The European Parliament Asks the Vatican to Support Cardinal Zen

July 13, 2022

This would seem to be a kind of hoax, or typographical error, but it must be noted that the European Parliament made this request in a resolution published on July 6, 2022.

The resolution concerns the arrest of Cardinal Joseph Zen and that of the administrators of the Humanitarian Area Fund 612. The text notes the “violations of fundamental freedoms in Hong Kong,… the enforcement of the national security law on June 30, 2022, … as well as the fundamental law of Hong Kong” which came into force on July 1, 1997, when the city was handed over to China.

The recitals recall that 10,000 people have been arrested by Hong Kong authorities since the 2019 protests, of which 2,500 have been prosecuted and 1,100 convicted. There are currently 721 political prisoners in Hong Kong jails.

The resolution therefore condemns the arrest of Cardinal Zen and the co-administrators of the Humanitarian Aid Fund 612. It calls on member states of the European Union to “establish lifeboat systems for democracy activists… and facilitate the obtaining of emergency visas.”

It “urges the Vatican to fully support Cardinal Zen” and “further asks the Vatican to mobilize its diplomatic efforts and use its influence over the Chinese authorities, and to demand that all charges against Cardinal Zen be dropped.” The next part further calls on Chinese authorities “to completely repeal the National Security Law.”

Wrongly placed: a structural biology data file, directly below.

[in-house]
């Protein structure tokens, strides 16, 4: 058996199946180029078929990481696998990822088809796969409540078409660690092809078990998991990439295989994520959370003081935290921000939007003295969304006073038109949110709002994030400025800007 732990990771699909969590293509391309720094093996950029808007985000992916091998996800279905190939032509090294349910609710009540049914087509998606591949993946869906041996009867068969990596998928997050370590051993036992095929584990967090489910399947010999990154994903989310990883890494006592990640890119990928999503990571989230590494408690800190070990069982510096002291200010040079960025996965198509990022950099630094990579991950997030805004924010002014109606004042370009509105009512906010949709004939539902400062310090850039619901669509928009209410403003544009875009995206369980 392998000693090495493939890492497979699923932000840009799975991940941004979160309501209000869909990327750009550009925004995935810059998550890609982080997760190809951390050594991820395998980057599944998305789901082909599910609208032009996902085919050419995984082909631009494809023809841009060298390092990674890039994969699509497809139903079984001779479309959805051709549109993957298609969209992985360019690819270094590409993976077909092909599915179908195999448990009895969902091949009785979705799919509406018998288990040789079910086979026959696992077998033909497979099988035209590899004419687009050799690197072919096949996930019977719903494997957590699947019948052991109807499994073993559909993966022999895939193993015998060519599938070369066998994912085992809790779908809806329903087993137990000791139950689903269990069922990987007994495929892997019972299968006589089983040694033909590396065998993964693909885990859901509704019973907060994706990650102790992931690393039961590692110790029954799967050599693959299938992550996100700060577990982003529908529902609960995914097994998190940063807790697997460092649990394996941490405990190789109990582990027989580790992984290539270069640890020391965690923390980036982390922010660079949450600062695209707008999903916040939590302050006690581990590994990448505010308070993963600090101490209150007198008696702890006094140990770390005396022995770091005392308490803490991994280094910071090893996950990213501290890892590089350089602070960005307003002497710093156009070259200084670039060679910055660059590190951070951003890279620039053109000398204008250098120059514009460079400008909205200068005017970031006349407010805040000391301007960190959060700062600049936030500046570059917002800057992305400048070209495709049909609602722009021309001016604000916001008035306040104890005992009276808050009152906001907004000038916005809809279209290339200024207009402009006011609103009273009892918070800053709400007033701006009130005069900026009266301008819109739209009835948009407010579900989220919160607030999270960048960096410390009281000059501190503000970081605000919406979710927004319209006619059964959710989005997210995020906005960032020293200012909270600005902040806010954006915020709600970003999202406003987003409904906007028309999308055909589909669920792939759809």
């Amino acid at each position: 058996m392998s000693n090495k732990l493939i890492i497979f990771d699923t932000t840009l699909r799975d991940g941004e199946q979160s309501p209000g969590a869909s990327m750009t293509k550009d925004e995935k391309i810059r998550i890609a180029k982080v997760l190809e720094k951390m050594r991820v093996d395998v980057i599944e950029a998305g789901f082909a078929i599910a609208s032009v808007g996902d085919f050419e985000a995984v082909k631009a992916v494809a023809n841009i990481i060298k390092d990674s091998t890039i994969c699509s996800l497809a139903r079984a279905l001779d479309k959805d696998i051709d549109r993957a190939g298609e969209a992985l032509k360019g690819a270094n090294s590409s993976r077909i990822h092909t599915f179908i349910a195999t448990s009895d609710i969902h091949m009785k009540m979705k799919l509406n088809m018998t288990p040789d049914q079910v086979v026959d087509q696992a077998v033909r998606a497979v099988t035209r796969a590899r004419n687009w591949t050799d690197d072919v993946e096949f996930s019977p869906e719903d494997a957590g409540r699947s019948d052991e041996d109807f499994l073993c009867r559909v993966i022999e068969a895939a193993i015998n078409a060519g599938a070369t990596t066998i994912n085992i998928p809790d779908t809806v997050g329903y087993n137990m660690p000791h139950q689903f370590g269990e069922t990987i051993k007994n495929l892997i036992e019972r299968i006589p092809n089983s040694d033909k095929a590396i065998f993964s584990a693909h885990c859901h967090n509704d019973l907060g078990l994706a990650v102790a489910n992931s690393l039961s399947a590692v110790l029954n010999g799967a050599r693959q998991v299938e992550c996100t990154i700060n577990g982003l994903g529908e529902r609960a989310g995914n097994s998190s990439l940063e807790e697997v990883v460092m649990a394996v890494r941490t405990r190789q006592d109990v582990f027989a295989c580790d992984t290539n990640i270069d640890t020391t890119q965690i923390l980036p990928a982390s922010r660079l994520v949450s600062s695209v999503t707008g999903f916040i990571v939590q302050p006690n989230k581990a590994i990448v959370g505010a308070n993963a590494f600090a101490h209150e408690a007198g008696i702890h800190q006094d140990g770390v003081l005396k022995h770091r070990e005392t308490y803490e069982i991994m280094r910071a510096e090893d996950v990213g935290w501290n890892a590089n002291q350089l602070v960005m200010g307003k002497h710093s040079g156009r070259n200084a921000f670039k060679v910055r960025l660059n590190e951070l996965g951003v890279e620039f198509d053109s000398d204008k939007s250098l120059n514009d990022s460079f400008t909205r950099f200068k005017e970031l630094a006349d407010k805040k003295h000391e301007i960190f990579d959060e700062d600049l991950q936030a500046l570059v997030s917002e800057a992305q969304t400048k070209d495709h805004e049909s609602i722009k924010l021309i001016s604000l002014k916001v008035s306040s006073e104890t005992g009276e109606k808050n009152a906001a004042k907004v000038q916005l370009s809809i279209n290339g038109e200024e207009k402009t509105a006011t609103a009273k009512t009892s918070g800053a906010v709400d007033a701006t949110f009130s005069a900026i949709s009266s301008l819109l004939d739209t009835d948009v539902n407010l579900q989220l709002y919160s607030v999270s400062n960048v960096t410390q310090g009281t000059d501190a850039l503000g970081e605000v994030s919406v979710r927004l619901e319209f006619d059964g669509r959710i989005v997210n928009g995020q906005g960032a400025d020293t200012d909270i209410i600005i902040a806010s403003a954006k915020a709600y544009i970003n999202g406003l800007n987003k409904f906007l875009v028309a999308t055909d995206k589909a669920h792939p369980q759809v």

Apart from the good dose of illusion – or naivety – shown by this last request, it is all the same piquant to see the European Parliament lecturing Vatican diplomacy. Especially since it is often exercised in a very discreet way, without attracting attention.

But it is especially heartbreaking to note that the European Parliament’s resolution is a reproach which appears justified – at least in part. The Vatican’s reaction – and this point has been underlined by several observers – to the arrest of Cardinal Zen, has been very mild. The former archbishop of Hong Kong probably does not appreciate this timidity.

And it is very likely that this lack of vigor was caused by the renewal of the agreement on the appointment of bishops between China and the Vatican, a temporary agreement which will come to an end next September. Pope Francis recently spoke about this renewal, saying he hopes that it would be renewed once again.

Will Cardinal Zen be sacrificed on the altar of Ostpolitik, Chinese version, by Cardinal Pietro Parolin, fervent defender of “his” agreement? The future will tell.